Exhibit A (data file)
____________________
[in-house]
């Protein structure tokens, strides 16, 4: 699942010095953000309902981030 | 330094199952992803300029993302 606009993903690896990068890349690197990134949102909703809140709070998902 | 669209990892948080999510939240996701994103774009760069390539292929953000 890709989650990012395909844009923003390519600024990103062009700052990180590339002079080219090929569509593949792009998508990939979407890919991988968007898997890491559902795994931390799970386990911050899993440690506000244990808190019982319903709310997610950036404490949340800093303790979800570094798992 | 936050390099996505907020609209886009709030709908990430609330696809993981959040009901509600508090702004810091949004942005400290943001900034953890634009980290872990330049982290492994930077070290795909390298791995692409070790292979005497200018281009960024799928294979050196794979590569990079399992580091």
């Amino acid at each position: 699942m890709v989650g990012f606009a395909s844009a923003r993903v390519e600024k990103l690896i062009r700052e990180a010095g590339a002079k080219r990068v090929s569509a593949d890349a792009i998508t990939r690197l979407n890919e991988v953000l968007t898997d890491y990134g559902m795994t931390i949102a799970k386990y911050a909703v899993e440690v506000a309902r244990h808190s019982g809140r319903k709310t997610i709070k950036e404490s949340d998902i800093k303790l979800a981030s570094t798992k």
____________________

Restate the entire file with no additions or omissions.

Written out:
[in-house]
């Protein structure tokens, strides 16, 4: 699942010095953000309902981030 | 330094199952992803300029993302 606009993903690896990068890349690197990134949102909703809140709070998902 | 669209990892948080999510939240996701994103774009760069390539292929953000 890709989650990012395909844009923003390519600024990103062009700052990180590339002079080219090929569509593949792009998508990939979407890919991988968007898997890491559902795994931390799970386990911050899993440690506000244990808190019982319903709310997610950036404490949340800093303790979800570094798992 | 936050390099996505907020609209886009709030709908990430609330696809993981959040009901509600508090702004810091949004942005400290943001900034953890634009980290872990330049982290492994930077070290795909390298791995692409070790292979005497200018281009960024799928294979050196794979590569990079399992580091």
């Amino acid at each position: 699942m890709v989650g990012f606009a395909s844009a923003r993903v390519e600024k990103l690896i062009r700052e990180a010095g590339a002079k080219r990068v090929s569509a593949d890349a792009i998508t990939r690197l979407n890919e991988v953000l968007t898997d890491y990134g559902m795994t931390i949102a799970k386990y911050a909703v899993e440690v506000a309902r244990h808190s019982g809140r319903k709310t997610i709070k950036e404490s949340d998902i800093k303790l979800a981030s570094t798992k």